Hackett Advisors in the News

Forget Gold, Cotton's Up 60%

Justin Rohrlich October 28, 2010 8:30 AM|

       A 60% price rise for the fibre could mean trouble for retailers however.

Forget about hard assets like gold and silver: the serious money this year in the trading pits, say market pros, has been made in soft white balls.

A lot of investors, thinking about which commodity has enjoyed the sharpest run to the upside this year, might guess precious metals. In fact, it’s been cotton, which just yesterday touched a new high.

Cotton retreated on Wednesday but, year-to-date, the price is still up a whopping 62%. Gold is up 16%. The SPDR S&P 500 ETF (SPY), which includes holdings like Exxon Mobil (XOM), Apple (AAPL), Microsoft (MSFT), IBM (IBM), and Bank of America (BAC), is up 5.5%.

Jon Markman of Markman Capital Insight provides us with the following nice visual, which shows the price of that fluffy fiber as tracked by the exchange traded note iPath Cotton (BAL), contrasted with gold and the S&P 500 this year.

Analysts say cotton prices have moved dramatically higher due to a series of headline-making storms around the world which, coupled with still strong demand from China, sparked worries about a shortfall. Aside from fundamental factors, say traders, the surge has also been supported by fund buying.

The climbing price of cotton is of course part of a more general surge in commodities, due to global demand and a weaker dollar. Hard assets like gold and silver have moved sharply higher as have soft commodities like coffee and orange juice. This in turn has renewed concerns about what these rising prices will mean for an American consumer, already suffering with a lousy labor market and depressed housing market.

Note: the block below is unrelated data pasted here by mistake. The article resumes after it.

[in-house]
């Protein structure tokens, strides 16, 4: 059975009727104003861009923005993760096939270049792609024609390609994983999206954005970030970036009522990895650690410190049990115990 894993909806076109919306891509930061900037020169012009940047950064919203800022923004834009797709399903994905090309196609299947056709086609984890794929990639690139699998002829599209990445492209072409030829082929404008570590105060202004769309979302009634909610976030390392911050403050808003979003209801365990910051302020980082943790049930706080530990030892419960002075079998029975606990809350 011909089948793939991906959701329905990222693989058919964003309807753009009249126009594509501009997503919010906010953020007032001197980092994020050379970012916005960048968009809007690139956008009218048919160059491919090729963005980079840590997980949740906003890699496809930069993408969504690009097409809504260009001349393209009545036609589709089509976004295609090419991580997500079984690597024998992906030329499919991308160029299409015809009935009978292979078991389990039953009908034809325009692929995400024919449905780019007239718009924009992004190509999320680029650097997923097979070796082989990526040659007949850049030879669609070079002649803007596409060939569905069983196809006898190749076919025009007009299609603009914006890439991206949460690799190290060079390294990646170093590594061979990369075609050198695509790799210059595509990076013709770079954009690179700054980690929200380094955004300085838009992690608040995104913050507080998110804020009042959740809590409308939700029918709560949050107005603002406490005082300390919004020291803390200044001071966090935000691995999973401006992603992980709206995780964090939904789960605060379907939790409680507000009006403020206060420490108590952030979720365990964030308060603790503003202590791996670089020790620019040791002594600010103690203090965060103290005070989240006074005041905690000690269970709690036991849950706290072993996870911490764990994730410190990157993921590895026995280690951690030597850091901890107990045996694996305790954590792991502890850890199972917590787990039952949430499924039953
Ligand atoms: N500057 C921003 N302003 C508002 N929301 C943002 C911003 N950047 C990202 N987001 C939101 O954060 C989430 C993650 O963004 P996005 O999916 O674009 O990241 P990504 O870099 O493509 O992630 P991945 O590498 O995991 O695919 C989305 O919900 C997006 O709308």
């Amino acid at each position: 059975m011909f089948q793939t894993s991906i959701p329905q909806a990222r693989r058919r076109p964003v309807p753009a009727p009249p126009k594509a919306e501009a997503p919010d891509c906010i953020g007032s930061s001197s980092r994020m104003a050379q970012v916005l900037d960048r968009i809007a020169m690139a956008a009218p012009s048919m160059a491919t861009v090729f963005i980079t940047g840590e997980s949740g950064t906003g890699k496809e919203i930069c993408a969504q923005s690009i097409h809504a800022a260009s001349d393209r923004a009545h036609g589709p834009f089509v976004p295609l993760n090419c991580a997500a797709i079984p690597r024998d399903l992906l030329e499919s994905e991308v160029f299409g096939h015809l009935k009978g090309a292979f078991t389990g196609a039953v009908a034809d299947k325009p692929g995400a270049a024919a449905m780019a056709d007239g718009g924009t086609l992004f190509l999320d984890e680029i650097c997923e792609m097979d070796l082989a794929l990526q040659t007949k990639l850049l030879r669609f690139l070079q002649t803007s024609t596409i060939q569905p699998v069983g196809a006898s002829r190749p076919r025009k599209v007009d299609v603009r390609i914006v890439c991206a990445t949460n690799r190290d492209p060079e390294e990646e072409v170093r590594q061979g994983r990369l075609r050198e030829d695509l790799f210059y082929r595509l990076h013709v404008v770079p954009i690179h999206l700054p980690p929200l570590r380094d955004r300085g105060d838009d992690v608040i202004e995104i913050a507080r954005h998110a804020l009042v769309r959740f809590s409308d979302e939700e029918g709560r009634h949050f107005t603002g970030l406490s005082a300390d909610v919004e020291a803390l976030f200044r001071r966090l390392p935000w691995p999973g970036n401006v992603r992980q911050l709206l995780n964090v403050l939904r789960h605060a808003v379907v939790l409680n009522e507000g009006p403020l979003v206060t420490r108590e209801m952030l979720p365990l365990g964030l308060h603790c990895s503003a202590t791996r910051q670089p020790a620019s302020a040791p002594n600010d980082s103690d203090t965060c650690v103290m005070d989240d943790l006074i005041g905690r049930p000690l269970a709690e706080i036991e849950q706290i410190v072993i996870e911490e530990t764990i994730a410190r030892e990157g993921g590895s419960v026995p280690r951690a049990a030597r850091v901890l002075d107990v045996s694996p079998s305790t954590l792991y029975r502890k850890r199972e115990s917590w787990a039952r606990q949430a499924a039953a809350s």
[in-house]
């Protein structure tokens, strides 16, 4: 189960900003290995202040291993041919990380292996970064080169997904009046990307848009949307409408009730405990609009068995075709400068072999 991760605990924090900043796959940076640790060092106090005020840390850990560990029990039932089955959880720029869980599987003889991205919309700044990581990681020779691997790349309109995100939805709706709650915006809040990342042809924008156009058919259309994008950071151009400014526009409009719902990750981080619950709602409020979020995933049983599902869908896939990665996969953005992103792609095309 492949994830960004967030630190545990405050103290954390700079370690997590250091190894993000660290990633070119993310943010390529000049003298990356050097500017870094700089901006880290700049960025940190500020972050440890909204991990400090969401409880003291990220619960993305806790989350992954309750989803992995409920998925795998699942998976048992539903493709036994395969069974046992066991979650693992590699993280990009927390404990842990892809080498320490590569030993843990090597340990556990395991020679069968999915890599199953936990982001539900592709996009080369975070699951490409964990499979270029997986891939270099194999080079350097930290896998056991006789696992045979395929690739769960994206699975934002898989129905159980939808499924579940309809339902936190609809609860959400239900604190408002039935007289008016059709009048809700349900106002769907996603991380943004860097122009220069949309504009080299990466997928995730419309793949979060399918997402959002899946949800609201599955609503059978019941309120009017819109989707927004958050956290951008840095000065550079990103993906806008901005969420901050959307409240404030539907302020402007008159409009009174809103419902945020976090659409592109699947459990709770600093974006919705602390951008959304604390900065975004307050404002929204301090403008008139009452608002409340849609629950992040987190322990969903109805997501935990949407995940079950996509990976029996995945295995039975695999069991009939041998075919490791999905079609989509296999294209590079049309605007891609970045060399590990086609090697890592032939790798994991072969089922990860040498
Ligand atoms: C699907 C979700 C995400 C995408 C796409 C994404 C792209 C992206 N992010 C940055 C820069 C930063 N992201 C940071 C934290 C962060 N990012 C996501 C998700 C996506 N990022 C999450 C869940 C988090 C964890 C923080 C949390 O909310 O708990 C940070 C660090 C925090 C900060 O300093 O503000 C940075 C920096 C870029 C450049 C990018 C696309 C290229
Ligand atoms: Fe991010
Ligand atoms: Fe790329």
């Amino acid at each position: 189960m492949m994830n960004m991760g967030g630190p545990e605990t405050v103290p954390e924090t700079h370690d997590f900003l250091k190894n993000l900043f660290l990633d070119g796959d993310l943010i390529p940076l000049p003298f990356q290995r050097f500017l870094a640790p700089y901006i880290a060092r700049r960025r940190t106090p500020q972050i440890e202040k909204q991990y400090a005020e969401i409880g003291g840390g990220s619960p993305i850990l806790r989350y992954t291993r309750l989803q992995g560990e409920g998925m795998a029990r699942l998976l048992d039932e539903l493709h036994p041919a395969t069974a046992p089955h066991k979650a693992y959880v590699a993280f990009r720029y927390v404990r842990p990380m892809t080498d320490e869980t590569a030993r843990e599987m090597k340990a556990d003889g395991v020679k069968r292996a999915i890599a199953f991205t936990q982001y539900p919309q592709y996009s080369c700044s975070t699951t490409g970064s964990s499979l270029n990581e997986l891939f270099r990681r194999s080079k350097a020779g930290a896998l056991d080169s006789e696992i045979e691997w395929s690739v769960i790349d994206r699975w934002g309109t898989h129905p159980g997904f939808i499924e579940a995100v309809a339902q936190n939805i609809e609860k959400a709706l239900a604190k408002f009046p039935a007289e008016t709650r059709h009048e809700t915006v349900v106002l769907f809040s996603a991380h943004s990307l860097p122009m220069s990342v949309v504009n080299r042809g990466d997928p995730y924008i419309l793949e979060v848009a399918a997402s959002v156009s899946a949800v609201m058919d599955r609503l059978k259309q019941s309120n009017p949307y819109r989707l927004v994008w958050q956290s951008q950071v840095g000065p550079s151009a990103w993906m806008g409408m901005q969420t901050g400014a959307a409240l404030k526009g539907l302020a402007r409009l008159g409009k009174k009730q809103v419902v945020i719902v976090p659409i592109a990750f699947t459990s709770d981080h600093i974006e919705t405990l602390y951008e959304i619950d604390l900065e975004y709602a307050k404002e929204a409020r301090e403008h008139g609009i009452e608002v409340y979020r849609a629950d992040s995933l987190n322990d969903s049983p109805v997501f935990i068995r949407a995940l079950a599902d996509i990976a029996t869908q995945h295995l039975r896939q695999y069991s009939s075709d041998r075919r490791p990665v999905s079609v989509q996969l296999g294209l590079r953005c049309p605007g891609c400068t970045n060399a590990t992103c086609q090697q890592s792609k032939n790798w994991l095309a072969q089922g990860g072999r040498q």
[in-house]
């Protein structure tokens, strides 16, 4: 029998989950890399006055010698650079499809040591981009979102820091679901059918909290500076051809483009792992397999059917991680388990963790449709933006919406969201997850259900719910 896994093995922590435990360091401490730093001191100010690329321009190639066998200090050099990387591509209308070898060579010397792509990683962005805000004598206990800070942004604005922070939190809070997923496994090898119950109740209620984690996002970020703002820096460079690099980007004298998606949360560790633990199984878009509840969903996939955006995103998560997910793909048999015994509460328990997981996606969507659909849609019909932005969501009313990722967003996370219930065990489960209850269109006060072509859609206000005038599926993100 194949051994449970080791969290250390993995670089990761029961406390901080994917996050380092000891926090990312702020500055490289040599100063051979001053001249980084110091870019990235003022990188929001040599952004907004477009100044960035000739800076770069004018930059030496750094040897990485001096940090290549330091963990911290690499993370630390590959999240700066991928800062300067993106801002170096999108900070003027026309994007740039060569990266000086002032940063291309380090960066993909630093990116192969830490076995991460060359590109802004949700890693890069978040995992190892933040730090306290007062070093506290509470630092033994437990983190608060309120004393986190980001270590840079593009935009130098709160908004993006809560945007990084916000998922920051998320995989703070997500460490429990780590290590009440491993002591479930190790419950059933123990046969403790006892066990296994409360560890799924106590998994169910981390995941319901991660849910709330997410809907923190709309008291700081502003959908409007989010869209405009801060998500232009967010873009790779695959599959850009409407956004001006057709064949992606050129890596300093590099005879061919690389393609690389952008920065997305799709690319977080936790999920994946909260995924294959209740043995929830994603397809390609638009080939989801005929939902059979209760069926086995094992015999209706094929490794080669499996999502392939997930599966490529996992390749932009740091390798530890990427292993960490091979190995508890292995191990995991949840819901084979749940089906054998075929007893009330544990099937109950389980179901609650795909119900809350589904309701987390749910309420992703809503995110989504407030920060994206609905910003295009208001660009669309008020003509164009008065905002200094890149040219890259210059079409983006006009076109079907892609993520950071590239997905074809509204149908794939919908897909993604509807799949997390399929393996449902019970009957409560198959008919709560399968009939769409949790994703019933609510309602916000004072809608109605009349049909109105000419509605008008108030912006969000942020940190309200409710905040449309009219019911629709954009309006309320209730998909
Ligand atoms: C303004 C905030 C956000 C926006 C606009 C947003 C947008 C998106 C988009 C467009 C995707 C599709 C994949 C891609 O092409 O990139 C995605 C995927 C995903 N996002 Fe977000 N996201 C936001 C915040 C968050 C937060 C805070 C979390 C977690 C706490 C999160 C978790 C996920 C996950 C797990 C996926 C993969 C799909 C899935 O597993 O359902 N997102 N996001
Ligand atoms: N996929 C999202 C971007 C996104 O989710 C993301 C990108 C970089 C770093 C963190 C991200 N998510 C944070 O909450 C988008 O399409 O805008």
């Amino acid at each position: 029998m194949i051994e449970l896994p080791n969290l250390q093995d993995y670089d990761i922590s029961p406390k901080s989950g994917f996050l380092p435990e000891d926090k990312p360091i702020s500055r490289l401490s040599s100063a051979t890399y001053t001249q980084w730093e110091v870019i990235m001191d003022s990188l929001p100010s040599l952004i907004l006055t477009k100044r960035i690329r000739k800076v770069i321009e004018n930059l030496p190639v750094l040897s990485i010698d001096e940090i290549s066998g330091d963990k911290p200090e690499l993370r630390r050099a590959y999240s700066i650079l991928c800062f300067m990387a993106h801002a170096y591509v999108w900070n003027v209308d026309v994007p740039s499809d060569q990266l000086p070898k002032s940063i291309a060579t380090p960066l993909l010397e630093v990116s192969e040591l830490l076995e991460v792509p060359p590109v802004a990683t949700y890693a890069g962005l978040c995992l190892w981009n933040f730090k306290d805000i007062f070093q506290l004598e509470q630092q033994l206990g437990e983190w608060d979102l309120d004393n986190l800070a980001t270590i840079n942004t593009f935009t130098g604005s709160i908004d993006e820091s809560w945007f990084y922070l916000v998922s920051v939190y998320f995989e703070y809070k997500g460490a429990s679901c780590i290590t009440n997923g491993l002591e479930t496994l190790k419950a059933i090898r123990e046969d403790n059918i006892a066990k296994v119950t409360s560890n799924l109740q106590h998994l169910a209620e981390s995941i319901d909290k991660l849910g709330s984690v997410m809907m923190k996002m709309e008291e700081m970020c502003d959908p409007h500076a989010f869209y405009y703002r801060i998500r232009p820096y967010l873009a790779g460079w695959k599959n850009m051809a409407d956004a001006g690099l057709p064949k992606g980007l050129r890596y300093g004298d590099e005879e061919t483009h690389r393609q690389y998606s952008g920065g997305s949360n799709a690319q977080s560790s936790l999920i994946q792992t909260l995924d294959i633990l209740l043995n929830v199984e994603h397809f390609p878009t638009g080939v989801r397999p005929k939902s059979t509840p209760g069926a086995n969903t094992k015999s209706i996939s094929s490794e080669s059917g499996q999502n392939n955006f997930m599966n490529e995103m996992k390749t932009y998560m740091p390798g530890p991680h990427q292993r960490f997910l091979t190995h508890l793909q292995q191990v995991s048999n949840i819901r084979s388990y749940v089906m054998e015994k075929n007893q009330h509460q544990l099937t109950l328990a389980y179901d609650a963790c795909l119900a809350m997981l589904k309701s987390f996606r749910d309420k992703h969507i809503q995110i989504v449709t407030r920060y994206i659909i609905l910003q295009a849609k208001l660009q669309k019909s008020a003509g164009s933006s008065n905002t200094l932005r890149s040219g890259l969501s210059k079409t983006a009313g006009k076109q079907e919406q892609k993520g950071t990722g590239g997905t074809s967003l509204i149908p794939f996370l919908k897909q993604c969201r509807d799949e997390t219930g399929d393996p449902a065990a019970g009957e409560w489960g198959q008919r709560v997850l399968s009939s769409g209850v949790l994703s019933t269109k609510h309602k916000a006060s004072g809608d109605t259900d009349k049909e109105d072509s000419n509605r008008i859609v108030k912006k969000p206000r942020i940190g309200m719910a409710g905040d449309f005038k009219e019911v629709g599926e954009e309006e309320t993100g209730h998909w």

This year, say analysts, there have been a series of weather-related storms in big cotton producing regions: floods in Pakistan, rains in China, dry weather in Russia and recent hail storms in Texas. “There have been an unprecedented series of weather-related events all coming together in one crop cycle,” says Shawn Hackett of Hackett Financial Advisors. “It set the market off.”

While some 80 countries from around the globe produce cotton, the United States, China, and India together provide two-thirds of the world's cotton.

In the end, the amount of cotton lost from these storms wasn’t actually all that significant, but the problem was that there were already such low stockpiles, says Judith Ganes-Chase of J. Ganes Consulting, an independent commodities research company.

“When you add it all up, it wasn’t as if there was some major catastrophe,” says Ganes-Chase. “Significant sums of cotton weren’t lost. But stocks were exceedingly low to start with, and demand remained strong. So every bale counted.”

According to the US Department of Agriculture, global production by cotton farmers isn’t keeping up with demand, which is grinding down inventories. World cotton consumption in 2010-2011 is forecast at 120.8 million bales (a bale equals 480 pounds), rebounding 2.6% from last year. Global inventories are forecast at 44.7 million bales, down 5% from a year ago and the fourth consecutive year decline.

Demand from China remains particularly strong right now: so far this season, a full 30% of the 11 million bales of cotton sold by American farmers have gone just to China, says the USDA.

As for investment implications, the spike in cotton prices could also spell tough news for clothing manufacturers and retailers, says Hackett, as these companies suffer a mean choice ahead: take the pain of higher cotton costs or try and pass them along to shoppers. Looking ahead, he expects some these companies to have their profits pinched.

“Trying to raise clothing prices in a challenging economic environment simply won’t work,” he says. “Buying clothes is elective. I don’t have to buy a new outfit today. If you overprice the clothes, nobody buys it.”

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